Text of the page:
4. James Schee Says:

    Yeah the Chris Kent name was a nod by Donner to Christopher Reeves.

    I wonder if its comic creators who have worked through their father issues, and now are trying to work through their “we have kids” issues now?

    Or kids are sort of the in thing again maybe? Seems like lot of young people are having kids these days…

  5. JD Says:

    Johanna : the Punisher’s (second) daughter was born in recent arcs of Punisher MAX. She’s still a baby.

  6. Chuck Says:

    Maybe it’s part of the obsession with “legacy”? I’m grasping at straws, really. I never noticed the thing about daughters being alternate and sons being “real” but i think it holds true. That sucks. One reason i didn’t give the Black Canary mini, or the new BC/GA book a chance is b/c they got rid of Sin. That pisses me off.

  7. Johanna Says:

    James: the celebrities we see have babies, though. Most of these are aged until they can interact as people.

    JD: Who’s the Mom? (A part that’s often de-emphasized when it comes to the heroes and their heirs.)

    Chuck: I don’t think it’s legacy (which for superheroes, more often means staying the same because of merchandise and media) — I think it’s more likely aging creators thinking about these issues in their own lives combined with struggling to find something new to do with these characters.

  8. david brothers Says:

    Punisher’s baby’s mother is dead now, but she was featured heavily in the first story when the MAX series launched, and then again in a couple of stories. She’s the closest the series has to a recurring character, though.

    She was a broken intelligence agent. She had no idea what she was going to do when she was done with her job because all she ever knew was dirty tricks. She died before telling Frank about the baby, though.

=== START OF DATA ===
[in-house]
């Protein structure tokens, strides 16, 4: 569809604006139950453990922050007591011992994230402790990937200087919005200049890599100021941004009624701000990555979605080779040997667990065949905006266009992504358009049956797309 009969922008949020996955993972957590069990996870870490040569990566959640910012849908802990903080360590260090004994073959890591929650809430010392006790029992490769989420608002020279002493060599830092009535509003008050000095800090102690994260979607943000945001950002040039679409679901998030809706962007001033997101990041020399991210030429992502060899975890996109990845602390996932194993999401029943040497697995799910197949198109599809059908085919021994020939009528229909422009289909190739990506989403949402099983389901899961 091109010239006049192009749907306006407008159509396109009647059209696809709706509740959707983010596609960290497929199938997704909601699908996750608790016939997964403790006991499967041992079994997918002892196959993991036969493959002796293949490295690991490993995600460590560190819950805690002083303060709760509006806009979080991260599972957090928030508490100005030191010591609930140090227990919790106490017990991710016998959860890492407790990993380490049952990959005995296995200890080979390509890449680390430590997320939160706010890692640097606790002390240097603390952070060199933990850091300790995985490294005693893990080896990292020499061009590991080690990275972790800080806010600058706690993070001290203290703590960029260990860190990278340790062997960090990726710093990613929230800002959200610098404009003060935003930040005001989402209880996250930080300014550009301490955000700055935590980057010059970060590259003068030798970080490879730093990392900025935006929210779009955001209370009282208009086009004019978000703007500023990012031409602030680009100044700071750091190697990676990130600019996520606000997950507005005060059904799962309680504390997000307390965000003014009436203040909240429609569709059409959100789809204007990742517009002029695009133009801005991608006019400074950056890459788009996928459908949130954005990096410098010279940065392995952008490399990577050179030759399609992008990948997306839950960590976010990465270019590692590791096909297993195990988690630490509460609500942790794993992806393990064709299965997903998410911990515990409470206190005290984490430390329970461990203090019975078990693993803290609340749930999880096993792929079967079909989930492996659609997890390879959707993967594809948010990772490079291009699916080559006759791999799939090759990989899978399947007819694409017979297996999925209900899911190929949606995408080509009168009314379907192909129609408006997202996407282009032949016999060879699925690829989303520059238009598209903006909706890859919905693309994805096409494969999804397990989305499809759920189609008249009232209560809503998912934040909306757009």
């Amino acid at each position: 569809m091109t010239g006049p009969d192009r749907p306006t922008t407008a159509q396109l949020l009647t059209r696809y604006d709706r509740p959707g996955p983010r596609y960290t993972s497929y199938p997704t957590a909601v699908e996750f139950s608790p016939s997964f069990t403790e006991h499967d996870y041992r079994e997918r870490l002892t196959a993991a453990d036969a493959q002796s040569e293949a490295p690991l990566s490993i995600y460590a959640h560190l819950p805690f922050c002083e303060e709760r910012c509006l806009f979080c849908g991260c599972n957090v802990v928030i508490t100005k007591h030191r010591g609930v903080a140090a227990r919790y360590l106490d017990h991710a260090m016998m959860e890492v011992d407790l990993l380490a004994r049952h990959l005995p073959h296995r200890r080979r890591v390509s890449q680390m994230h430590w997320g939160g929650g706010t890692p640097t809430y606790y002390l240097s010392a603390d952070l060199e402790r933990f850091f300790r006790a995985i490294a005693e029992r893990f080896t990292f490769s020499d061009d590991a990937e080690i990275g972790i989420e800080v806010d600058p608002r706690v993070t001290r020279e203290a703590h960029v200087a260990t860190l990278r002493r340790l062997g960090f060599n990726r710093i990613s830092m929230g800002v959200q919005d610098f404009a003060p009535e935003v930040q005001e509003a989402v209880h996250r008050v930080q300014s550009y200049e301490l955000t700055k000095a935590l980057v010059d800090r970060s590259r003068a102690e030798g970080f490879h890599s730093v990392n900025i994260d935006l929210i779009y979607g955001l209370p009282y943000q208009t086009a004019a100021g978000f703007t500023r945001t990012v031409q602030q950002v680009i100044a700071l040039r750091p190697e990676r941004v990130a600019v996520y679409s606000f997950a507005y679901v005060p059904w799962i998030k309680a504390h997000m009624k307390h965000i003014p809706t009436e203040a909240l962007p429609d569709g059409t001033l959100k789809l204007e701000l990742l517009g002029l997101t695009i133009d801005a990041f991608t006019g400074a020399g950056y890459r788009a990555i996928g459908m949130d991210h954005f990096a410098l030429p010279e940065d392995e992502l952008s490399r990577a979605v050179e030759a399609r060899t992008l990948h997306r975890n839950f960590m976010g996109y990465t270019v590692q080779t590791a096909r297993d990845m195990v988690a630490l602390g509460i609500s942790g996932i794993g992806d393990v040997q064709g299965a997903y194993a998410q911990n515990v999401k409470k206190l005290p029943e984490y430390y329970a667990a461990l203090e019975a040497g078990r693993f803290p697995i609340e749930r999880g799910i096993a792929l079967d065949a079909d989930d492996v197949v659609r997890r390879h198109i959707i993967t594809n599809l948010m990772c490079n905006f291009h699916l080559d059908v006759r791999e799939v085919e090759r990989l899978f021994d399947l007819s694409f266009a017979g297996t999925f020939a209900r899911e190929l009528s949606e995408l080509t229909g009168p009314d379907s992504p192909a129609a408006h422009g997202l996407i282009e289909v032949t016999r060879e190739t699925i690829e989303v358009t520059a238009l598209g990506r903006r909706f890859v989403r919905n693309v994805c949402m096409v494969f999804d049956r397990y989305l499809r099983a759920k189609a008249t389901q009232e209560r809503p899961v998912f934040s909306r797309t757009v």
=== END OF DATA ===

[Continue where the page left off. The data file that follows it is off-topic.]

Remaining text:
9. Johanna Says:

    Oh, I’m glad the female character got some major exposure before she was killed off. That’s a pleasant change. Now if we could avoid the killing off part… although Punisher probably isn’t the right title to start with for that crusade.

  10. david brothers Says:

    Ennis’s Punisher has been remarkable if only for the fact that almost every major character ends up dead, be they good or bad. Well, especially if they’re bad, but you know what I mean.

    I really liked O’Brien, though. It was an interesting look at what happens when the only thing you know how to do is evil, and what you do when you realize that there’s no life to be found in that. I think at one point she’s like “What am I going to do with myself after I finish this one last mission?”

    Ennis, when he isn’t pumping out the obscene jokes like no tomorrow, is absolutely killer at the quiet interpersonal moments. O’Brien’s death scene was a) a shock and b) touching.

    Between the panels of her second and third (final) meeting with Castle, she gave birth to a daughter and asked her sister to take care of her. The current arc is about Punisher’s recurring nemesis Barracuda (he’s inexplicably survived his last meeting) having kidnapped the daughter and informed Castle of her existence. Suddenly, the guy whose whole gimmick is that his entire family is dead has to worry about a daughter. It’s a very nice twist, and surprisingly natural.

Leave a Comment

Subscribe to comment feed.




Categories:

Pages:



Meta:

Most Recent Posts: